Europe, Headlines, Human Rights, North America

Leaked Cables Cast Light on Bungled CIA Kidnapping

NEW YORK, Nov 29 2010 (IPS) - Wikileaks’ spectacular paper dump of U.S. diplomatic cables may not yet have produced any blockbusters, but many of the restricted or secret documents released to the world on Sunday have served to peel back the scabs of serious injuries inflicted by the administration of George W. Bush.

For example, the documents reveal that U.S. officials, including the U.S. ambassador, William R. Timken Jr., sharply warned Germany in 2007 not to enforce arrest warrants for Central Intelligence Agency (CIA) officers involved in a bungled operation in which an innocent German citizen with the same name as a suspected militant was mistakenly kidnapped and held for months in Afghanistan.

A senior U.S. diplomat tells a German official “that our intention was not to threaten Germany, but rather to urge that the German government weigh carefully at every step of the way the implications for relations with the U.S.”

Observers are characterising that as the thinnest of veiled threats.

The German victim of mistaken identity is Khalid El-Masri, a German citizen. In a lawsuit brought by El-Masry, he alleged that he was kidnapped in 2004, “rendered” to Albania and then to Afghanistan, where he was falsely held by the CIA for several months – which the CIA acknowledges – and was beaten, drugged, and subjected to various other inhumane activity while in captivity.

Thinly-veiled threats

The cable details a discussion between the U.S. Deputy Chief of Mission (DCM) - one step below the ambassador - with German Deputy National Security Adviser Rolf Nikel.

The cable says: "The DCM reiterated our strong concerns about the possible issuance of international arrest warrants in the al-Masri case."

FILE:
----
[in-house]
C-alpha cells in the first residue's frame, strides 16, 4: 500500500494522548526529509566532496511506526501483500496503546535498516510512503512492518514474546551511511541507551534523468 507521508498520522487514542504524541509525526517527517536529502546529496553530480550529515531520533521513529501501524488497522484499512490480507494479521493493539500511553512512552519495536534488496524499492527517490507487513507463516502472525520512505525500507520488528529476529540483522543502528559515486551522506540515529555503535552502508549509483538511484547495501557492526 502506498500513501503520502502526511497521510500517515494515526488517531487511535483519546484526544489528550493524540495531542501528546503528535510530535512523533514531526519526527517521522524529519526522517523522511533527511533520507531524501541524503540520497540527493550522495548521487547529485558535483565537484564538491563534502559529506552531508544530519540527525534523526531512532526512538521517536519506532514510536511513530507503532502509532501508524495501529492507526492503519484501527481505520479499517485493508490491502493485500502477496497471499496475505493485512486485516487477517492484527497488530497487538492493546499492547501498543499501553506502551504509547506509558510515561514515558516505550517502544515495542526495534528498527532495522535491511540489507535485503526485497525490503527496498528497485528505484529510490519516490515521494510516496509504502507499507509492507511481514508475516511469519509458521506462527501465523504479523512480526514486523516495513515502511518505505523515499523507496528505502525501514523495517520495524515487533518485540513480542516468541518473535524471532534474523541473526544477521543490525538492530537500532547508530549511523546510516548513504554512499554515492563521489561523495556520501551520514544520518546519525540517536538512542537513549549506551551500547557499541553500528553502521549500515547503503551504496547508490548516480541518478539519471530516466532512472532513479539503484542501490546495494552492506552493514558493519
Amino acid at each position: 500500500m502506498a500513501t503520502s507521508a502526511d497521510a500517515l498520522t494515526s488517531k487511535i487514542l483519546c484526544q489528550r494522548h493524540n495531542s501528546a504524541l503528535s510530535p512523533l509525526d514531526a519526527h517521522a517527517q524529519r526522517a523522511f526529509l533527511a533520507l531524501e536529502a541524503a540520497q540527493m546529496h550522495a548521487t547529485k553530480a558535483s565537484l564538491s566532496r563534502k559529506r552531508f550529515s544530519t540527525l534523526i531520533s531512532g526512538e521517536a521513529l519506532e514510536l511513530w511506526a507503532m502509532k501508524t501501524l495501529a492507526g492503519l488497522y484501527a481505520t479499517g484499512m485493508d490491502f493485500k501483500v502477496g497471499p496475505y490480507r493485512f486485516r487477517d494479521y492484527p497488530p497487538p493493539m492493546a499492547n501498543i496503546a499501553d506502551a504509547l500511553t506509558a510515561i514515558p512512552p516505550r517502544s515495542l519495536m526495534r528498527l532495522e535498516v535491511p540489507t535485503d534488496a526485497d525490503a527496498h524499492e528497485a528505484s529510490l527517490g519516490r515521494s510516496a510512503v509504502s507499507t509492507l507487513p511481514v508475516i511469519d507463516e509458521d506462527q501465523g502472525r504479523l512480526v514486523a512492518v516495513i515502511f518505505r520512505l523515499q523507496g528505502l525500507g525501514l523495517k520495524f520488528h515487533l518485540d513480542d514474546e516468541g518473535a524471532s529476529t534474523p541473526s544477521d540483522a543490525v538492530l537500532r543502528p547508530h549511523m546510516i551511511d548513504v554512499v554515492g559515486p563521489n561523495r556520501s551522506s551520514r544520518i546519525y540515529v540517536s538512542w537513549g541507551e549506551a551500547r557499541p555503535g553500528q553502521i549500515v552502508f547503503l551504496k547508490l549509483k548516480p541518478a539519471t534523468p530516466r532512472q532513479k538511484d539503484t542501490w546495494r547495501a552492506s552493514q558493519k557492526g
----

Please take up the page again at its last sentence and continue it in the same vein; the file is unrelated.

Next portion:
"The DCM noted that the reports in the German media of the discussion on the issue between the Secretary and [Foreign Minister] Steinmeier in Washington were not accurate, in that the media reports suggest the USG was not troubled by developments in the al- Masri case."

The cable went on to say: "The DCM emphasized that this was not the case and that issuance of international arrest warrants would have a negative impact on our bilateral relationship. He reminded Nikel of the repercussions to U.S.- Italian bilateral relations in the wake of a similar move by Italian authorities last year."

Politically speaking, said Nikel, "Germany would have to examine the implications for relations with the U.S. At the same time, he noted our political differences about how the global war on terrorism should be waged, for example on the appropriateness of the Guantanamo facility and the alleged use of renditions."

Nikel also cited intense pressure from the Bundestag and the German media. The German federal government must consider the "entire political context", said Nikel. He assured the DCM that the chancellor's office is well aware of the bilateral political implications of the case, but added that this case "will not be easy".

He was ultimately released by the CIA on a deserted road in Macedonia in the dead of night with no charge ever being brought against him by the U.S. government or anyone else.

In 2005, the American Civil Liberties Union sued former CIA Director George Tenet and three U.S.-based aviation corporations that owned or operated the aircraft used by the CIA to render El-Masri to Afghanistan. The lawsuit charged Tenet and others with violating the U.S. constitution and universal human rights laws.